DEPARTMENT OF JUSTICE FEDERAL BUREAU OF PRISONS FEDERAL CORRECTIONS INSTITUTION LOMPOC LOMPOC, CALIFORNIA and LOCAL 4048, COUNCIL OF PRISON LOCALS C-33, AMERICAN FEDERATION OF GOVERNMENT EMPLOYEES, AFL-CIO
United States of America
BEFORE THE FEDERAL SERVICE IMPASSES PANEL
|In the Matter of
DEPARTMENT OF JUSTICE
FEDERAL BUREAU OF PRISONS
FEDERAL CORRECTIONS INSTITUTION
Case No. 99 FSIP 92
LOCAL 4048, COUNCIL OF PRISON LOCALS
C-33, AMERICAN FEDERATION OF
GOVERNMENT EMPLOYEES, AFL-CIO
DECISION AND ORDER
Local 4048, Council of Prison Locals C-33, American Federation of Government Employees, AFL-CIO (Union), filed a request for assistance with the Federal Service Impasses Panel (Panel) to consider a negotiation impasse under the Federal Service Labor-Management Relations Statute, 5 U.S.C. § 7119, between it and the Department of Justice, Federal Bureau of Prisons (BOP), Federal Corrections Institution Lompoc, Lompoc, California (Employer or FCI Lompoc).
Following an investigation of the impasse, arising from bargaining over employee uniforms, the Panel directed the parties to take part in an informal conference by telephone with a Panel representative for the purpose of resolving the dispute. If the parties were unable to reach a complete settlement, the representative would notify the Panel of the status of the dispute, including the parties’ final offers and her recommendations for resolving the matter. After considering this information, the Panel would take whatever action it deemed appropriate to resolve the impasse, including the issuance of a binding decision.
Accordingly, Panel Representative (Staff Attorney) Sara L. Walsh conducted an informal conference by telephone with the parties on June 18, 1999, but they were unable to reach a voluntary settlement of the dispute.(1) The parties submitted final offers pursuant to this procedure. Ms. Walsh reported to the Panel, and it has now considered the entire record.
The Employer operates a low-security Federal correctional institution. The Union represents 175 bargaining-unit employees who work in a variety of positions including correctional officer, counselor, case manager, mechanical service worker, teacher, physician assistant, and medical record, accounting, and legal technician. Those affected by the outcome in this case are mainly correctional officers assigned to the Special Housing Unit (SHU).(2) The parties are covered by a master collective bargaining agreement (MCBA) that is due to expire on March 8, 2001.
ISSUE AT IMPASSE
At impasse is whether correctional officers assigned to the SHU should have the option of wearing the utility uniform ("grey" or "nickel greys") instead of the dress or Class A uniform.(3)
POSITIONS OF THE PARTIES
1. The Employer’s Position
The Employer proposes that the Class A uniform remain the only authorized uniform to be worn in the SHU on all shifts for both positions, but employees would not be required to wear a tie or a blazer. For those limited instances where an employee’s uniform might become soiled, the Employer would "provide a jumpsuit for staff to utilize when searching the cells, serving meals, or as an option to protect the Class A uniform." In every case, however, the more professional-looking dress uniform reinforces the correctional officer’s authority and avoids the misidentification of staff as inmates, resulting in a safer correctional environment. While some employees assigned to security, the rear gate, the tool room, and the compound are permitted to wear the grey utility uniform, it is because their work involves, among other things, maintenance, and installing and servicing locks. Since employees assigned to the SHU do not perform similar duties, they do not need to wear the grey uniform.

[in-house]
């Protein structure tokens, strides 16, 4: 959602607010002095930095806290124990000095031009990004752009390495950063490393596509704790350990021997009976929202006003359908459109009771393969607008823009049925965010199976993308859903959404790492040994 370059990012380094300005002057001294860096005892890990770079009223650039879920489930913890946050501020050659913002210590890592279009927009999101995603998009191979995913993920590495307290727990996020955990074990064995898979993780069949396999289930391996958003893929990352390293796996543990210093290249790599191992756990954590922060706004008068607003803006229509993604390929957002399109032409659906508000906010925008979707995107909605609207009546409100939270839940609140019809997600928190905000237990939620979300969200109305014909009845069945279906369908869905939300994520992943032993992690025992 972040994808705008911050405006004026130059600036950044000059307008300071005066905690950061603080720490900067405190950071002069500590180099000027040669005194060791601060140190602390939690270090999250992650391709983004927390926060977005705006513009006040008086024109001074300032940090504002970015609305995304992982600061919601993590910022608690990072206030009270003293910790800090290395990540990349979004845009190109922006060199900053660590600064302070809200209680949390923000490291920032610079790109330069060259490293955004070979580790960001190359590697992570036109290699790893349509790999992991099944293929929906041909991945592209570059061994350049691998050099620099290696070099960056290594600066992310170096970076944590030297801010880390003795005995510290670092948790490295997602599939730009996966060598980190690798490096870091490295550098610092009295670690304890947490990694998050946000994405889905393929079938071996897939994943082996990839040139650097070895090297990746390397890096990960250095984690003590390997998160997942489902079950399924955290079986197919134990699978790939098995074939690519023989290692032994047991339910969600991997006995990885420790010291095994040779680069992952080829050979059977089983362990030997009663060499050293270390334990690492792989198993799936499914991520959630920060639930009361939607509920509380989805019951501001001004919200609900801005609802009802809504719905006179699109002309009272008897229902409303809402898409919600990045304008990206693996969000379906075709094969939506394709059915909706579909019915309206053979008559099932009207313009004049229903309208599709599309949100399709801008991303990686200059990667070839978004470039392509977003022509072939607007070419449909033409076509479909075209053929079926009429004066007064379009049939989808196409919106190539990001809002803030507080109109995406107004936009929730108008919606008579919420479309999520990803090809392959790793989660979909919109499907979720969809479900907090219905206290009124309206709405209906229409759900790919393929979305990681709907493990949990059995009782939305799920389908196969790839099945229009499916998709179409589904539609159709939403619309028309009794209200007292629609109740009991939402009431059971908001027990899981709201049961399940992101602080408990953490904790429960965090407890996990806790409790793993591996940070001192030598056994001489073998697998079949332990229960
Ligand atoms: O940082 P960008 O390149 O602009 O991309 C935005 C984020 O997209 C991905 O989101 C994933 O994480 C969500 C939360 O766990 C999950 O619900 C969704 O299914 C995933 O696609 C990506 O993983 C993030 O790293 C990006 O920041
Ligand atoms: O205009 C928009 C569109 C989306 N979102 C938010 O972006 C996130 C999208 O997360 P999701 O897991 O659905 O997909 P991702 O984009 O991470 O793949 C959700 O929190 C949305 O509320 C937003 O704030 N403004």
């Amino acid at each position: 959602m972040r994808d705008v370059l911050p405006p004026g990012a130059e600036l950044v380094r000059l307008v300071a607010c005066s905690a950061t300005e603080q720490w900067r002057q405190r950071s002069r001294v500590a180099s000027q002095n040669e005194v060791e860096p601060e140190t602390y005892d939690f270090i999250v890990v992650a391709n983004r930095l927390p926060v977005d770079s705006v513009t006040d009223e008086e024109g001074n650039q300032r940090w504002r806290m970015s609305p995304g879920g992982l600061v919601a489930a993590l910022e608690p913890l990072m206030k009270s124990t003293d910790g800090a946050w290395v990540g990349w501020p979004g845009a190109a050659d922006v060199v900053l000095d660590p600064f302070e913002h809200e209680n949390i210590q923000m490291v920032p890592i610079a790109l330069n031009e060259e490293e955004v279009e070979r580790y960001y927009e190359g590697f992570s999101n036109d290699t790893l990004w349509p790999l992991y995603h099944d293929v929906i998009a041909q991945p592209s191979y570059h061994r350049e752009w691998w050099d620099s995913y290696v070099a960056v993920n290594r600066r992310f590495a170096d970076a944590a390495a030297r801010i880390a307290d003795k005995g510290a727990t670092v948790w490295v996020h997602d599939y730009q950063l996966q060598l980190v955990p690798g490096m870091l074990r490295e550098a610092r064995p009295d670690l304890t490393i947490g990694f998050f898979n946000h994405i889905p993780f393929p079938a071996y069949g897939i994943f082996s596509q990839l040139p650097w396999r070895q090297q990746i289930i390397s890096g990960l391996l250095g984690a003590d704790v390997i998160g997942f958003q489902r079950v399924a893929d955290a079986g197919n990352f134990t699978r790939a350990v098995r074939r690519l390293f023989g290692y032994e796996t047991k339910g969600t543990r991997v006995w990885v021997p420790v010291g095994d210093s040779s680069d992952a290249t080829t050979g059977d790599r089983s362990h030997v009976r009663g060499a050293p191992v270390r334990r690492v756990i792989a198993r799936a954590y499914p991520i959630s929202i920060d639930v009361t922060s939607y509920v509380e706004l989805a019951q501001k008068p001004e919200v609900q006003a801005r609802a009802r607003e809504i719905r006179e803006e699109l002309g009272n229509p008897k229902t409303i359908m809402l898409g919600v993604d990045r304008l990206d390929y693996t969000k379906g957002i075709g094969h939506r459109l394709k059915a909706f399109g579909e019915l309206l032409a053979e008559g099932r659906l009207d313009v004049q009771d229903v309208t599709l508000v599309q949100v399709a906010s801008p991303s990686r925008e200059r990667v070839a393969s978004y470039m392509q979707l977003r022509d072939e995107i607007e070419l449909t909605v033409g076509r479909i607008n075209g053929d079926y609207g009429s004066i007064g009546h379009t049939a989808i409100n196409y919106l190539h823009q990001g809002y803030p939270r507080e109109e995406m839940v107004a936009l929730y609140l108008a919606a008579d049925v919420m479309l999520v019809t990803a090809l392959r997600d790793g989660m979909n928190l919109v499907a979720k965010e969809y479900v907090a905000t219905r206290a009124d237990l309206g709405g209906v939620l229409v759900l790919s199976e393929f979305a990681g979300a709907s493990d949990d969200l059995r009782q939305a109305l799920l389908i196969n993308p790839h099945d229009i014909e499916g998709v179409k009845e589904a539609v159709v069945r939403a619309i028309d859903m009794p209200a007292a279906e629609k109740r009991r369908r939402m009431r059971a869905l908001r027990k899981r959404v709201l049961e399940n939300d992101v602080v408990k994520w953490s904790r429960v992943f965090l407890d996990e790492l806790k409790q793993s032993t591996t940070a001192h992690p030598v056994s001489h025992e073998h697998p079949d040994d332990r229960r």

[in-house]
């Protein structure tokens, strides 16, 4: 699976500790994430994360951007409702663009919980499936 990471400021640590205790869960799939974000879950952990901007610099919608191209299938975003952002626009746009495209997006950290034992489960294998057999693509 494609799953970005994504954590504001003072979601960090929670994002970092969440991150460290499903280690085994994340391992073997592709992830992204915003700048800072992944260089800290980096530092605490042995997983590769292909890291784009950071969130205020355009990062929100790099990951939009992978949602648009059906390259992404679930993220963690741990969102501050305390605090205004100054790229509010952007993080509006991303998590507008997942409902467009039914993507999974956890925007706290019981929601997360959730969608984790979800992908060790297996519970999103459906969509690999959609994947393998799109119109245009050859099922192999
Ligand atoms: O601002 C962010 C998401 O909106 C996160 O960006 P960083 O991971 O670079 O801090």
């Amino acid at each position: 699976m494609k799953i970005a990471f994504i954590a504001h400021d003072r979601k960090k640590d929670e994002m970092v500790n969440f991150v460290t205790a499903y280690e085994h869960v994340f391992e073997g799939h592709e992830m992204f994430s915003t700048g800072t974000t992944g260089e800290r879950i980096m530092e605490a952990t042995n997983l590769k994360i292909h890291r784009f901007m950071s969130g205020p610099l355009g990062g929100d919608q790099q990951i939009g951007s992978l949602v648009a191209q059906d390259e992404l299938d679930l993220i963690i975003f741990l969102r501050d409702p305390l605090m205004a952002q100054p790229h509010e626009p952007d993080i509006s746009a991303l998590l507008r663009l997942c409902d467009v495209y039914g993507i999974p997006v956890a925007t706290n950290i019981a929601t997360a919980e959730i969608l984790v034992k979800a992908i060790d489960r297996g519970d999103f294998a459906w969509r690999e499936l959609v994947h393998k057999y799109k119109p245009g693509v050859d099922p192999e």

2. The Union’s Position
Under the Union’s proposal, the OIC would have the option of wearing the grey uniform on the evening and morning shifts, but continue to wear the dress uniform during the day shift. The Number Two officer would continue to wear the dress uniform regardless of the shift. The utility grey uniform is a BOP-authorized uniform that is less expensive to purchase and maintain. It also is more appropriate to wear while conducting searches of cells for contraband or serving meals to inmates because it is easier to clean. In contrast, the Class A uniform is less comfortable, more prone to soiling, and more expensive to purchase and clean.
Having carefully reviewed the evidence and arguments presented by the parties in this case, we are persuaded that, on balance, the Employer’s proposal provides the more reasonable basis for resolving the impasse. In our assessment, the concerns the Union raises do not clearly demonstrate a need to change the status quo. In this regard, the parties recount only one minor incident occurring in the SHU in the last 2 years where an employee’s uniform was stained in an interaction with an inmate. The Union’s contention that the nickel grey uniform is easier to clean, therefore, does not appear to justify treating employees who w